Conservation biologists Paul Ehrlich and Gerardo Ceballos have raised the alarm about the impending human driven sixth extinction in their book, The Annihilation of Nature: Human Extinction of Birds and Nature, a must read for anyone concerned about the loss of biodiversity, and in a formal paper in the journal Science. In the latter article Ceballos, Ehrlich, et al conclude that “The evidence is incontrovertible that recent extinction rates are unprecedented in human history and highly unusual in Earth’s history. Our analysis emphasizes that our global society has started to destroy species of other organisms at an accelerating rate, initiating a mass extinction episode unparalleled for 65 million years.”

I agree that the impending loss of biodiversity is the most serious aspect of the current ecological crisis and the most neglected by those in power. The loss of biodiversity is easy to overlook because populations die out slowly in in the human time frame, although quickly in the geological time frame. The loss of breeding populations is barely noticeable but as each population is lost, the species edges closer to extinction. Those of us who have been observing birds for decades notice a loss of numbers and of species but today’s diminished biodiversity seems normal to the young. Most ecosystems are resilient enough to adjust to the loss of a few species but as losses build up or a critical keystone species is lost, a point of no return is reached and ecosystems collapse, go through a period of chaotic instability, and reestablish themselves as less complex ecosystems with fewer species and interconnections. While no major terrestrial ecosystem has yet collapsed, several regional marine ecosystems have experienced ecosystem collapses resulting in a loss of vertebrate dominated ecosystems and their replacement with jellyfish dominated ecosystems, a simplified marine ecosystem that ruled the oceans over 300 million years ago.

Habitat loss and fragmentation is the prime driver of species extinction accounting for the unsustainable decline of more than seventy percent of the species at risk for extinction. Climate change and pollution exacerbate the problem by degrading habitats. The loss of biodiversity is universal. Tropical regions with their greater biodiversity are experiencing the greatest loss of numbers of individuals and species but temperate regions are suffering a higher percentage of loss. Migratory birds that rely upon temperate breeding grounds, tropical wintering grounds, and refueling and resting stops in-between are especially vulnerable. An astonishing thirty-seven percent of North American birds are at risk of extinction in the immediate future according to the 2016 State of North American Birds.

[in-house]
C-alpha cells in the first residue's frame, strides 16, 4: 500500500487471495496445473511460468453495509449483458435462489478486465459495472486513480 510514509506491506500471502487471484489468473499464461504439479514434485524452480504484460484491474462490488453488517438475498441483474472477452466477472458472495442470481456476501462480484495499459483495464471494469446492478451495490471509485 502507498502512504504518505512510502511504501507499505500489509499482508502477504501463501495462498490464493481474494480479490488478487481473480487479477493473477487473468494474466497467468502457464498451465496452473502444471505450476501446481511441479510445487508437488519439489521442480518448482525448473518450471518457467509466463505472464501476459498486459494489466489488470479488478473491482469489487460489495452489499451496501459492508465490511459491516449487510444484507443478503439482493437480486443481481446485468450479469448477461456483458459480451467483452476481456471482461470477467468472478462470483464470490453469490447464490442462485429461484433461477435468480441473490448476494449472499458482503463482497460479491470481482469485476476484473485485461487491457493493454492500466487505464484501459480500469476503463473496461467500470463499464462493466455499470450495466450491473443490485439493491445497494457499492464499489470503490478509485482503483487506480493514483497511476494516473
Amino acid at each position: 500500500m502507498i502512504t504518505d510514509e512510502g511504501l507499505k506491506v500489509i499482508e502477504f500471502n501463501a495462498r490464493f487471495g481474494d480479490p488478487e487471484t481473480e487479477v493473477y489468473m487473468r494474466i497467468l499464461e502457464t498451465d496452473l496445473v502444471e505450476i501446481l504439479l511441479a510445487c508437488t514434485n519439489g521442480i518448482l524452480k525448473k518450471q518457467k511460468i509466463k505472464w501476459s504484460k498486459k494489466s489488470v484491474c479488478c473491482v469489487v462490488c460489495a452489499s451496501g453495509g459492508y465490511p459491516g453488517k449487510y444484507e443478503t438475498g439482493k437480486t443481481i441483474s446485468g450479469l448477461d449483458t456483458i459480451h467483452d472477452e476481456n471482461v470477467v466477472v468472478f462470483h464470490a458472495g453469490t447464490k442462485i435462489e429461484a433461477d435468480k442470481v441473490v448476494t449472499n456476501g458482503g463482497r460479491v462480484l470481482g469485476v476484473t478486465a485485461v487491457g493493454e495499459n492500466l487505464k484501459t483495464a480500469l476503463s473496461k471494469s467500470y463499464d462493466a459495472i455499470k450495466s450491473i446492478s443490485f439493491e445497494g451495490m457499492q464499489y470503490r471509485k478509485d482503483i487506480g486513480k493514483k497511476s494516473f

To reverse this loss, Dr. Ehrlich thinks that we should concentrate on populations, not species. By the time the species is threatened with extinction, only an expensive and time consuming sustained effort can reverse the decline and for many species heroic efforts are too late. Instead local populations should be identified and their habitats preserved to maintain a critical number of populations. This is where we can all help. Citizen Scientists are essential to identifying and monitoring local populations. The need is too great and the number of conservation biologists are too few to leave this job to professionals alone. EBird is an accessible way to contribute to the conservation effort, as is participating in the Christmas Bird Count, Bioblitzes, and other biosurveys. Once the relevant habitats are identified, conservation efforts can preserve and protect them. We are in a crisis but it is not hopeless. If each and every one of us does her or his part, we can still save many of the remarkable species with whom we share this planet. If enough species are saved, ecosystems remain intact.

~ Sharyn Magee

President, WCAS